Monday, June 24, 2013

'Tyrannies Across The World Crushing Dissent' - Is Democracy Dying?

Tyrannies Across The World Are Crushing Dissent. Is It Possible That Democracy Is Dying?

The truth is that democracy is ailing - not least here in Britain. Many people despise and distrust politicians. 
They doubt that the energy expended on trekking to a polling station once every five years will benefit them or their societies. 
A few years ago, Portuguese Nobel prizewinner Jose Saramago wrote a brilliant allegorical novel about democratic corruption, entitled Seeing. It was set in a nameless modern city during an election campaign, where three-quarters of the voters are so disgusted by their politicians that they returned blank ballots. 
The government, bewildered and furious  about the mass protest, orders a rerun: this produces 83 per cent of blank papers. 
The writer's point, of course, is that modern politics has become meaningless to most people. It has simply descended into a struggle for power among small and unrepresentative elites, devoid of convictions or integrity, who ignore or defy the views of the people who elect them. 

Without a free Press, a tax system that forces citizens to think about what is being done with their money, an independent judiciary and an effective and uncorrupt civil service, democracy does not work.
Hitler showed back in 1933 that if a would-be tyrant can win just one election, he can bribe or fiddle the results of every poll thereafter. 
Once a ruthless man or woman holds the levers of power, he can make sport with polls. The story becomes much more alarming when we see politics in deep trouble on our own doorsteps. 
In the U.S., sensible people talk and write openly about a democratic crisis.

Accountability seems chronically lacking. 
The EU and its distant, all-powerful bureaucracies feeds more public disillusionment. Almost every day, decisions about our lives are being made without the consent of Parliament, and often against its wishes. 

The demonstrations in Brazil began after a small rise in bus fares triggered mass protests. Within days this had become a nationwide movement whose concerns had spread far beyond fares: more than a million people were on the streets shouting about everything from corruption to the cost of living to the amount of money being spent on the World Cup.
In Turkey, it was a similar story. A protest over the future of a city park in Istanbul – violently disrupted by police – snowballed too into something bigger, a wider-ranging political confrontation with prime minister Recep Tayyip Erdogan, which has scarcely been brought to a close by last weekend's clearing of Gezi Park.

Unlike the protest movement of 1968 or even the end of Soviet influence in eastern Europe in 1989, these are movements with few discernible leaders and often conflicting ideologies. Their points of reference are not even necessarily ideological but take inspiration from other protests, including those of the Arab spring and the Occupy movement. The result has seen a wave of social movements – sometimes short-lived – fromWall Street to Tel Aviv and from Istanbul to Rio de Janeiro, often engaging younger, better educated and wealthier members of society.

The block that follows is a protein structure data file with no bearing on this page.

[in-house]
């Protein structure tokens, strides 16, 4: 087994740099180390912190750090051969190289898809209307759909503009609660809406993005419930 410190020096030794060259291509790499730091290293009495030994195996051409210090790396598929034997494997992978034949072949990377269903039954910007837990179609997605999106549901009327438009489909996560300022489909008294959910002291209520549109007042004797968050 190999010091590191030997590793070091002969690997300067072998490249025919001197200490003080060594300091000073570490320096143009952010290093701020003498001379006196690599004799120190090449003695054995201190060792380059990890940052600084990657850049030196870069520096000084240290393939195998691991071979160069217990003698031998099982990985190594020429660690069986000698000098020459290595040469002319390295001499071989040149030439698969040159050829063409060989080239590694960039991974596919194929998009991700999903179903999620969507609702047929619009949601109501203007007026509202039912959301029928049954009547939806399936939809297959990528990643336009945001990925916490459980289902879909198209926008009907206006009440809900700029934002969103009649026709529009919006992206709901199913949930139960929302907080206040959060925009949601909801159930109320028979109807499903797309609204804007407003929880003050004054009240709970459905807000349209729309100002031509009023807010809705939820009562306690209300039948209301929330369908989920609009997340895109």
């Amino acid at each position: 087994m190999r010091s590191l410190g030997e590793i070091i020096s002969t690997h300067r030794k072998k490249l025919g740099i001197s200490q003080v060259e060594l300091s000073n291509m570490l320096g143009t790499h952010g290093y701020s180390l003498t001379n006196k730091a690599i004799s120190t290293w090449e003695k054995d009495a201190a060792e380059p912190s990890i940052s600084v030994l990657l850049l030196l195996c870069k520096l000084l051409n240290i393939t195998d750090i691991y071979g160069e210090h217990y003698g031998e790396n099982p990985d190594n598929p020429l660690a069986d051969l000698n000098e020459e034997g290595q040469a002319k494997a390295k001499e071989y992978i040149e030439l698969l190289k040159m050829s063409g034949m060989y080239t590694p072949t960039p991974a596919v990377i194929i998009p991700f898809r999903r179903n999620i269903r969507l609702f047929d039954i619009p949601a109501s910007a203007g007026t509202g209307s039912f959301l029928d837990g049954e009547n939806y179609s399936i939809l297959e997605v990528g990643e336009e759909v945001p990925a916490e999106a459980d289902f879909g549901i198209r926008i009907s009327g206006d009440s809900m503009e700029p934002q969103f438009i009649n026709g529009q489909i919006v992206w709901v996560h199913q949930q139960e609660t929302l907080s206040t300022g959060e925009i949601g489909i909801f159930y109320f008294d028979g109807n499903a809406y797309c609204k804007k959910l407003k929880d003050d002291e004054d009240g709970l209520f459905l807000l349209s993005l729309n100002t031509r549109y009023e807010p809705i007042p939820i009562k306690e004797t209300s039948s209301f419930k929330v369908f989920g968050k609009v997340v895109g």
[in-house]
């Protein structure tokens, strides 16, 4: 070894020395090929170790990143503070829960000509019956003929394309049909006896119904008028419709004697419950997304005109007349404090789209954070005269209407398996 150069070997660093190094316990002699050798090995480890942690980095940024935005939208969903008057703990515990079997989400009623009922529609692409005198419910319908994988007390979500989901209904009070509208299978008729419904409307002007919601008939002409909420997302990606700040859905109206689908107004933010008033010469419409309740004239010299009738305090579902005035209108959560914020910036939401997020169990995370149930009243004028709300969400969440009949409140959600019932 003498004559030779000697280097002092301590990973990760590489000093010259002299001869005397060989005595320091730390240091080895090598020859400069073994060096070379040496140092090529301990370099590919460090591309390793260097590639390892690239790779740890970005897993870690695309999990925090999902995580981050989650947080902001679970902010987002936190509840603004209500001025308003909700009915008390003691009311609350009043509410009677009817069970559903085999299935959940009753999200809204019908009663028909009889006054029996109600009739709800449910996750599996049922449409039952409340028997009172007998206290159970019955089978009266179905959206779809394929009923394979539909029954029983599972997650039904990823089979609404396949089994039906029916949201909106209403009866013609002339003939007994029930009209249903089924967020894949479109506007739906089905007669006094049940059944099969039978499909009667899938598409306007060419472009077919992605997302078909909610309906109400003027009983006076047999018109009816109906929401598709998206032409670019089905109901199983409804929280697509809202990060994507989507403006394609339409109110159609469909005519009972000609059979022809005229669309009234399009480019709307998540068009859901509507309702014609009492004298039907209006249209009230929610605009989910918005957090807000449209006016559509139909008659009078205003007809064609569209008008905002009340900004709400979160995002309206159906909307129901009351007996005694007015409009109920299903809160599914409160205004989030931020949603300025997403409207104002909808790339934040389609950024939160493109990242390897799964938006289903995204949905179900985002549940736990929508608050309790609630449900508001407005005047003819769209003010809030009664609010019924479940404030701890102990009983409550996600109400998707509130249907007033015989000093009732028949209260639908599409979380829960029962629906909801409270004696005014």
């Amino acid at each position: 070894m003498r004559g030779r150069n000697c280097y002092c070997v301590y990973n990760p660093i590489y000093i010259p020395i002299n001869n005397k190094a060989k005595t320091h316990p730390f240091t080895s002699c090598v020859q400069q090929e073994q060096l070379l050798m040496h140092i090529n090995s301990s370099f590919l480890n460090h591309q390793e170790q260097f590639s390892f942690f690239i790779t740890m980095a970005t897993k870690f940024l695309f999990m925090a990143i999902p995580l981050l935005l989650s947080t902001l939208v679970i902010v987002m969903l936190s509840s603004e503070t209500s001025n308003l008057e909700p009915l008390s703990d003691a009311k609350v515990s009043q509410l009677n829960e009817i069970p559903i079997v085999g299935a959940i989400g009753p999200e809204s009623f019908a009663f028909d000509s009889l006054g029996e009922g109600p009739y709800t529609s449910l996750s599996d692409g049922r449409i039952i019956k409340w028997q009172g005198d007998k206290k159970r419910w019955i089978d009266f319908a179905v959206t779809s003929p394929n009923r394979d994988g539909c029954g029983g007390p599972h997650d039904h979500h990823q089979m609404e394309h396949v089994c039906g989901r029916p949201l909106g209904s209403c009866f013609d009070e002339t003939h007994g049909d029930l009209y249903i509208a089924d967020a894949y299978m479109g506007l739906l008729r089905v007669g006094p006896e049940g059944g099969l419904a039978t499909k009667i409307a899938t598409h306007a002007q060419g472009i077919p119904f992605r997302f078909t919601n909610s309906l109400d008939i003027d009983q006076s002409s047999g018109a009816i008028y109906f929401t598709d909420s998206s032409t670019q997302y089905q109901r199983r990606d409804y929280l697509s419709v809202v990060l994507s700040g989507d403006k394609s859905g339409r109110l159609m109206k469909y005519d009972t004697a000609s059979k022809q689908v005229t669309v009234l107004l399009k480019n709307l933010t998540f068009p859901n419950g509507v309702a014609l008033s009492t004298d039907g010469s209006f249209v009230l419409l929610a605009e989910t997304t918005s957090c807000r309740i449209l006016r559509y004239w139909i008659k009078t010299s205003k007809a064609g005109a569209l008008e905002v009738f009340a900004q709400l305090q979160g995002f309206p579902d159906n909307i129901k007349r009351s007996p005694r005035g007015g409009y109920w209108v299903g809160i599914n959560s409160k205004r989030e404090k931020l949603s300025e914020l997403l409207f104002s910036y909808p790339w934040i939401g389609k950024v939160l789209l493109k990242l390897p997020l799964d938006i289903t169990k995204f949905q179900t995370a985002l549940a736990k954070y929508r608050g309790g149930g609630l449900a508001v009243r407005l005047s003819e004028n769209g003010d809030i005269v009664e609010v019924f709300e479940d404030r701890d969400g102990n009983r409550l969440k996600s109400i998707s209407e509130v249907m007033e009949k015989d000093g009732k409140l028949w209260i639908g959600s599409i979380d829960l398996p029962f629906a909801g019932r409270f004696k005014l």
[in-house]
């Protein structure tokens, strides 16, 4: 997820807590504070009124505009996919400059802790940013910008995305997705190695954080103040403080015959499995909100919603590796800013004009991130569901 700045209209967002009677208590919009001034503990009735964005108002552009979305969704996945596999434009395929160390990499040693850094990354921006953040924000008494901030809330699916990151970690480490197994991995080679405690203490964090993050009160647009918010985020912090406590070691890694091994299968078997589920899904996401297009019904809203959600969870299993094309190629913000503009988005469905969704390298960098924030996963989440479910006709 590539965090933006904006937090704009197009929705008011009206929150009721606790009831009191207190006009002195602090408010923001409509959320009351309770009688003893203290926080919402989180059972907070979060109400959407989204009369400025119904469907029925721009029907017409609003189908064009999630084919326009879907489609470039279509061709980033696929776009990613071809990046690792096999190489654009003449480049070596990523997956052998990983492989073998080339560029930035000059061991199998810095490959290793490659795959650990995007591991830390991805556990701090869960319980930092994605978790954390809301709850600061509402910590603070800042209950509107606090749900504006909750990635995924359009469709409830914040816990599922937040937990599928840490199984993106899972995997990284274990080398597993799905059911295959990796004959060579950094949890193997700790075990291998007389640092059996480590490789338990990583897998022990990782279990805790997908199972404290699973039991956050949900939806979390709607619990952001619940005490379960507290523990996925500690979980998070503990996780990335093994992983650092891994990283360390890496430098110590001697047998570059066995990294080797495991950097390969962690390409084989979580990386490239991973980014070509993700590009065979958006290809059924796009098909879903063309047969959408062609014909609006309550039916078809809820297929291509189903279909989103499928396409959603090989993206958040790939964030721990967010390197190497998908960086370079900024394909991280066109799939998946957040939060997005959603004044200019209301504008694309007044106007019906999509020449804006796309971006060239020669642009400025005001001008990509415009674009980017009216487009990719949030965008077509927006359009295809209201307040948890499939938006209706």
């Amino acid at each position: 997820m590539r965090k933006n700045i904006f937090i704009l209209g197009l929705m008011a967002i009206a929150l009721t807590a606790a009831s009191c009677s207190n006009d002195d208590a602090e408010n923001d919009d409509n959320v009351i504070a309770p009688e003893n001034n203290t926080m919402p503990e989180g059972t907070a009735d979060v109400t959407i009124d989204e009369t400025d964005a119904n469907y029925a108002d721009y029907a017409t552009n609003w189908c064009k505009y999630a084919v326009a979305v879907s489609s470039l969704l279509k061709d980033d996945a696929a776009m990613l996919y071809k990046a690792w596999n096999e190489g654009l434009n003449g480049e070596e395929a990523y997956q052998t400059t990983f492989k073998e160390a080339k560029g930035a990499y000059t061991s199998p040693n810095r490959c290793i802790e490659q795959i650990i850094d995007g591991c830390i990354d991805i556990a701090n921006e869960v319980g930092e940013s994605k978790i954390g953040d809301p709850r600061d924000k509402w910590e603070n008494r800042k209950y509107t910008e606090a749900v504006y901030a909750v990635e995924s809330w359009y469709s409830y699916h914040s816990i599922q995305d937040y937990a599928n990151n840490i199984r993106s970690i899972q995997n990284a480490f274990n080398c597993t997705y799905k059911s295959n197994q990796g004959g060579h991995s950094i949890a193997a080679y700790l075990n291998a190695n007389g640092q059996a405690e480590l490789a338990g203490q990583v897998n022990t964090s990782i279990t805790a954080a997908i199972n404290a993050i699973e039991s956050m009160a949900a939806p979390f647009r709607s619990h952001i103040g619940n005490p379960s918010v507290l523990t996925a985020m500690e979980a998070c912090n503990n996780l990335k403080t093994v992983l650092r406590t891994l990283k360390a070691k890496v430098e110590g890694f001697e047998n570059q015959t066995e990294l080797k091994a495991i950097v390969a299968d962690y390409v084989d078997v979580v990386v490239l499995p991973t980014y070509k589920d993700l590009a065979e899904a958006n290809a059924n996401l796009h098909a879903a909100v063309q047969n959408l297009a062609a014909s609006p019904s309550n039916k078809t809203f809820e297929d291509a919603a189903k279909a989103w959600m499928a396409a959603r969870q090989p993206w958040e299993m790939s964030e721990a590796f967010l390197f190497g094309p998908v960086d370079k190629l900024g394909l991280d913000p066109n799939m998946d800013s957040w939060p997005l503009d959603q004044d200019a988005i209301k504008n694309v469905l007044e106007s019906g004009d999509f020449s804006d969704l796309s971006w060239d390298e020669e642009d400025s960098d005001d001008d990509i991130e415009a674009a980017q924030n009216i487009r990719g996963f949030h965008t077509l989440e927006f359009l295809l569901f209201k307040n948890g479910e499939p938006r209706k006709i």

As the Economist pointed out last week, while mass movements in Britain, France, Sweden and Turkey have been inspired by a variety of causes, including falling living standards, authoritarian government and worries about immigration...

What does ring true, however, is his assertion that a driving force from Tahrir Square to Occupy is a redefinition of notions of both what "freedom" means and its relationship to governments that seem ever more distant. It is significant, too, that many recent protests have taken place in the large cities that have been most transformed by neoliberal policies.

The air force struck what it said were two arms depots in the center of the Gaza Strip, a rocket launching site and a terror activity site in the southern part of the Strip overnight Sunday.
All targets were accurately hit, the IDF Spokesman’s Office said.

"Code Red" sirens were heard in the regional councils of Rahat, Netivot, Bnei Shimon and Lahavim.
The rockets are thought to have been fired by Islamic Jihad but no organization has taken credit for the attack yet.
The rockets have shattered a lengthy period of calm enjoyed by civilians in southern Israel.
Early on Wednesday morning, "Code Red" warning sirens sounded in Ashkelon and surrounding areas.

"Yesterday, rockets were fired against our communities and we immediately responded," the premier said. "My policy is to harm anyone who is trying to hurt us."
Netanyahu said Israel would not permit a trickle of rocket fire to go unanswered. "Nothing will be allowed to drip or accumulate," he said.

"We have acted and will continue to act against threats that are near and far," Netanyahu said. "I believe that Jews must be able to defend themselves, by themselves, and to act with determination against any enemy that tries to harm us."